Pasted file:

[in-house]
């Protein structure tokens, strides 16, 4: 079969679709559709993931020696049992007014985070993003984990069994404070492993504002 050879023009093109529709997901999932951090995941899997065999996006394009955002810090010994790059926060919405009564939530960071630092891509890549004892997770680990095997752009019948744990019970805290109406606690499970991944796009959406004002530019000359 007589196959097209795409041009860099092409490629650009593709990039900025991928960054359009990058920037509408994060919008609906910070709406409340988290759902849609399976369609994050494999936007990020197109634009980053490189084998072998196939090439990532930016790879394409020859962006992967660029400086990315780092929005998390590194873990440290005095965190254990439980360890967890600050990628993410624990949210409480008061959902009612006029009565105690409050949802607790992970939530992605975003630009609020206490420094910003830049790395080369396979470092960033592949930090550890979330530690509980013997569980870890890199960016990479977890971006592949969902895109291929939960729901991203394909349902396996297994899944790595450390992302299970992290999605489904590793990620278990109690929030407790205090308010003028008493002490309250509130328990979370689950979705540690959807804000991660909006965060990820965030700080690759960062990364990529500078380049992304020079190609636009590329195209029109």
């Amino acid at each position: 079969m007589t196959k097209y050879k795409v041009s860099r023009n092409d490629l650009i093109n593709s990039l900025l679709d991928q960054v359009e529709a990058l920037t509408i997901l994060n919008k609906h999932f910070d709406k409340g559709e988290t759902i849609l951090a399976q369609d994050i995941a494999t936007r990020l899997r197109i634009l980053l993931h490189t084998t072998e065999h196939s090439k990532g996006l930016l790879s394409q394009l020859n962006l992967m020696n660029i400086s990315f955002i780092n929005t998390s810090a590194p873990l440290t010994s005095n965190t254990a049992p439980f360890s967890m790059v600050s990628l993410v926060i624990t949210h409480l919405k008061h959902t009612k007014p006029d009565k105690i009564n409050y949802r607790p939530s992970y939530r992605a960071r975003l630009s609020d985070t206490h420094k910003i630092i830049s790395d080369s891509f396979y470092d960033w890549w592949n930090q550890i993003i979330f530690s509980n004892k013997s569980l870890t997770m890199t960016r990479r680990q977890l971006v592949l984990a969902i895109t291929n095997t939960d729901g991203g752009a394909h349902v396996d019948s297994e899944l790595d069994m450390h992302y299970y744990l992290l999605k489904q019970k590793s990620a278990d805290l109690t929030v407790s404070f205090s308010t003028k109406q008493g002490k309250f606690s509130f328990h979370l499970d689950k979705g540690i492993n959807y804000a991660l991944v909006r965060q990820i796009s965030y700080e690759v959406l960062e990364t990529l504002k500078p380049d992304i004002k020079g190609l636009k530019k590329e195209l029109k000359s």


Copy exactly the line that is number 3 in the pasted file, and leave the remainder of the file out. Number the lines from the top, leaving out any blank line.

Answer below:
């Amino acid at each position: 079969m007589t196959k097209y050879k795409v041009s860099r023009n092409d490629l650009i093109n593709s990039l900025l679709d991928q960054v359009e529709a990058l920037t509408i997901l994060n919008k609906h999932f910070d709406k409340g559709e988290t759902i849609l951090a399976q369609d994050i995941a494999t936007r990020l899997r197109i634009l980053l993931h490189t084998t072998e065999h196939s090439k990532g996006l930016l790879s394409q394009l020859n962006l992967m020696n660029i400086s990315f955002i780092n929005t998390s810090a590194p873990l440290t010994s005095n965190t254990a049992p439980f360890s967890m790059v600050s990628l993410v926060i624990t949210h409480l919405k008061h959902t009612k007014p006029d009565k105690i009564n409050y949802r607790p939530s992970y939530r992605a960071r975003l630009s609020d985070t206490h420094k910003i630092i830049s790395d080369s891509f396979y470092d960033w890549w592949n930090q550890i993003i979330f530690s509980n004892k013997s569980l870890t997770m890199t960016r990479r680990q977890l971006v592949l984990a969902i895109t291929n095997t939960d729901g991203g752009a394909h349902v396996d019948s297994e899944l790595d069994m450390h992302y299970y744990l992290l999605k489904q019970k590793s990620a278990d805290l109690t929030v407790s404070f205090s308010t003028k109406q008493g002490k309250f606690s509130f328990h979370l499970d689950k979705g540690i492993n959807y804000a991660l991944v909006r965060q990820i796009s965030y700080e690759v959406l960062e990364t990529l504002k500078p380049d992304i004002k020079g190609l636009k530019k590329e195209l029109k000359s």